Our Guide to the Vijay Mallya Case

Despite experiencing almost unparalleled economic growth over the past few decades (rivalled only by the growth of China and Japan), the Indian government seems to be experiencing the consequences of such a rapid influx of wealth in such a short amount of time. Recently, many billionaires and multi-millionaires residing in India have been forced to flee the country due to investigations undertaken by the Enforcement Directorate, a department in the Indian Ministry of Finance responsible for investigating fraud allegations. These include celebrity jewellery designer Nirav Modi as well as his uncle Mehul Choksi. However, the largest and most recent of these has involved the extravagant billionaire Vijay Mallya.

Who is Vijay Mallya?

Vijay Mallya is a former Indian billionaire who made his money inheriting his father’s businesses, United Brewery Holdings (UBHL) and United Spirits. He became the chairman of UBHL at the young age of 28, making him, at the time, one of the youngest and most exciting businessmen in India.

In fact, Mallya quickly cemented this position by growing his father’s company by 64% between 1998 and 1999 and acquiring more and more companies. At one point, he even owned an IPL team called Royal Challenger Bangalore which he bought for around $111.6 million, as well as his own Formula 1 team, Sahara Force India. However, this all disappeared as quickly as it had arrived after Mallya decided to break into the air travel market against the advice of his financial advisers. In 2005, Kingfisher Airlines began commercial operations a mere three years before the global financial crash.

What happened to Kingfisher Airlines?

Despite the warnings of his financial advisors, Kingfisher Airlines quickly took hold of a large share of India’s air travel market. In fact, up until December 2011, Kingfisher Airlines accounted for the second largest share of the domestic flight market. To expand his operations, Mallya also bought Air Deccan in hopes of increasing revenue and being able to fly internationally, though this didn’t go quite as planned. It turns out that Kingfisher airlines never actually turned over a profit in its entire time as the second largest air service in India. These huge losses, many of them brought by the financial crash of the time and some by poor leadership and business plan, meant Mallya had to take out loans from banks to keep the company going.

How was Vijay Mallya able to take out such large loans on a failing company?

Kingfisher Airlines was running at a huge loss every single year since its inception, so how on earth did its founder convince so many banks to lend him millions to keep it going? Vijay Mallya was actually a member of the Rajya Sabha, the upper house of the Indian Parliament functionally equivalent to the House of Lords in the UK. Many suspect that his political ties meant that banks were finding it awkward to turn down his large and frequent requests for loans.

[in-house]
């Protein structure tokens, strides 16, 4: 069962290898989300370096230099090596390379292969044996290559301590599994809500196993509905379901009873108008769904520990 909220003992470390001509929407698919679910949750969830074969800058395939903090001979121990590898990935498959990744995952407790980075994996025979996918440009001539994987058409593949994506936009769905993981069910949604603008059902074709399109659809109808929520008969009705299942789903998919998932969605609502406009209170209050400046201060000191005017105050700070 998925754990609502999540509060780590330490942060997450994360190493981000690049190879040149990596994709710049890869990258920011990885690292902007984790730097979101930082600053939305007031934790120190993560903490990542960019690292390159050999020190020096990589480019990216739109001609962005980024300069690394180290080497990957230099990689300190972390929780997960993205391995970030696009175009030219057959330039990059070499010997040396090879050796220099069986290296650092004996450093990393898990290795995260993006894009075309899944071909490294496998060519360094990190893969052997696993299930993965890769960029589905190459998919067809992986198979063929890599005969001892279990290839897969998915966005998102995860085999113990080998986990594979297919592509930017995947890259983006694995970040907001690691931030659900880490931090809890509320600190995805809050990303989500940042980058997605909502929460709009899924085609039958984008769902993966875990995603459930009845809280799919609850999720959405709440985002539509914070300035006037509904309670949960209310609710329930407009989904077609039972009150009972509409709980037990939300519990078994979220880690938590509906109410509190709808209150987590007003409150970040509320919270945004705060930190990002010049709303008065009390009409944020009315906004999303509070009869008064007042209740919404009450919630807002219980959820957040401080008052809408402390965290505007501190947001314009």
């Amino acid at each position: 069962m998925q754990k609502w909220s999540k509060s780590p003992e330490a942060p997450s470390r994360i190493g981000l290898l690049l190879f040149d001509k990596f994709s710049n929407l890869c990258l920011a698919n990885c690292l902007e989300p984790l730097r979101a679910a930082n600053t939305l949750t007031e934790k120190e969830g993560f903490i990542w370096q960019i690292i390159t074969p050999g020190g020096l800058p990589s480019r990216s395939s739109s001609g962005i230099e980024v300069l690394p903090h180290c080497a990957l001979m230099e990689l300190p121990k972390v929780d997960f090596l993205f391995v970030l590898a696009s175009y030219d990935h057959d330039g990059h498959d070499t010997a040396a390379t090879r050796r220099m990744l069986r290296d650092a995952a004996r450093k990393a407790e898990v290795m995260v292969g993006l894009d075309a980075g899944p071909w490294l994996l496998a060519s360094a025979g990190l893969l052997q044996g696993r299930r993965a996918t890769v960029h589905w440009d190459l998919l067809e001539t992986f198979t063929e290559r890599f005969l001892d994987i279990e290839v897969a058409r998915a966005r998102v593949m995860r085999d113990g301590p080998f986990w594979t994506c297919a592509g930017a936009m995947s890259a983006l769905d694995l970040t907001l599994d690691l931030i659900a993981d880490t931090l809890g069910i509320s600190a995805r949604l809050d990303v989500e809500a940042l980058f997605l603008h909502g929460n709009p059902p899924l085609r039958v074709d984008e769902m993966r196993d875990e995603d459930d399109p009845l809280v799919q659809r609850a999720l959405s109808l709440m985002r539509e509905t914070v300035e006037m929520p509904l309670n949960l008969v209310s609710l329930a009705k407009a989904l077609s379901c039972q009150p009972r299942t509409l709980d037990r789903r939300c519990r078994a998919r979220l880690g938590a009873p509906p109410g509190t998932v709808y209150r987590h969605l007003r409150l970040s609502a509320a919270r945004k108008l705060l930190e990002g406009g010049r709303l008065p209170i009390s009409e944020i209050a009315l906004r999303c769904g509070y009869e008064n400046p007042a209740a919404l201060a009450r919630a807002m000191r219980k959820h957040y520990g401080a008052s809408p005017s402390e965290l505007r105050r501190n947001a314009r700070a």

How much did Vijay Mallya take out in loans?

In total, Vijay Mallya took out the following loans:

16 billion Indian Rupees (INR) from the State Bank of India (SBI) – ~$218 million

8 billion INR from Pujab National Bank (PNB) – ~$110 million

8 billion INR from IDBI Bank – ~$110 million

6.5 billion INR from the Bank of India – ~$89 million

5.5 billion INR from the Bank of Baroda -~$75 million

4.3 billion INR from the United Bank of India -~$59 million

4.1 billion INR from the Central Bank of India -~$56 million

3.2 billion INR from UCO Bank -~$44 million

3.1 billion INR from Corporation Bank -~$42 million

1.5 billion INR from State Bank of Mysore -~$20 million

1.4 billion INR from the Indian Overseas Bank -~$19 million

900 million INR from the Federal Bank -~$12 million

600 million INR from Punjab and Sind Bank -~$8 million

500 million INR from Axis Bank -~$7 million

In addition to other smaller loans, in total Vijay Mallya took out around 90 billion INR from banks, equivalent to around $1.2 bn.

How did these loans turn out to be a scam?

Despite the SBI declaring him bankrupt, Mallya continued to take out loans from various banks to continue running his businesses due to his political affiliations. Finally, in 2012 Kingfisher Airlines ceased operation. His company did not submit PF or income tax from employees to the Indian government, refused to pay staff wages and Mallya was forced to step down from his position as chairman of United Spirits and flee creditors from India to London and initially refused to pay back the loans, which he has now partly done.

Mallya is now facing charges of cheating, criminal conspiracy, money laundering and diversion of loan funds in India. He is currently being extradited from the UK to India and will face trial despite most of his assets having already been liquidated by the ED.

Lessons learned from these events

Stories and scandals such as Mallya’s billion-dollar fraud make it clear that now more than ever, lenders and creditors have to be incredibly careful as to who they lend to. Knowing your customer and monitoring their business is vital to keep your own assets safe from fraud and dangerous lending. With services like DataGardener, due diligence on borrowers has never been easier. With an extensive database on any and every UK based company, DataGardener helps businesses conduct an efficient risk assessment and fraud prevention to make sure you’re never lending money to anyone who can’t pay it back.

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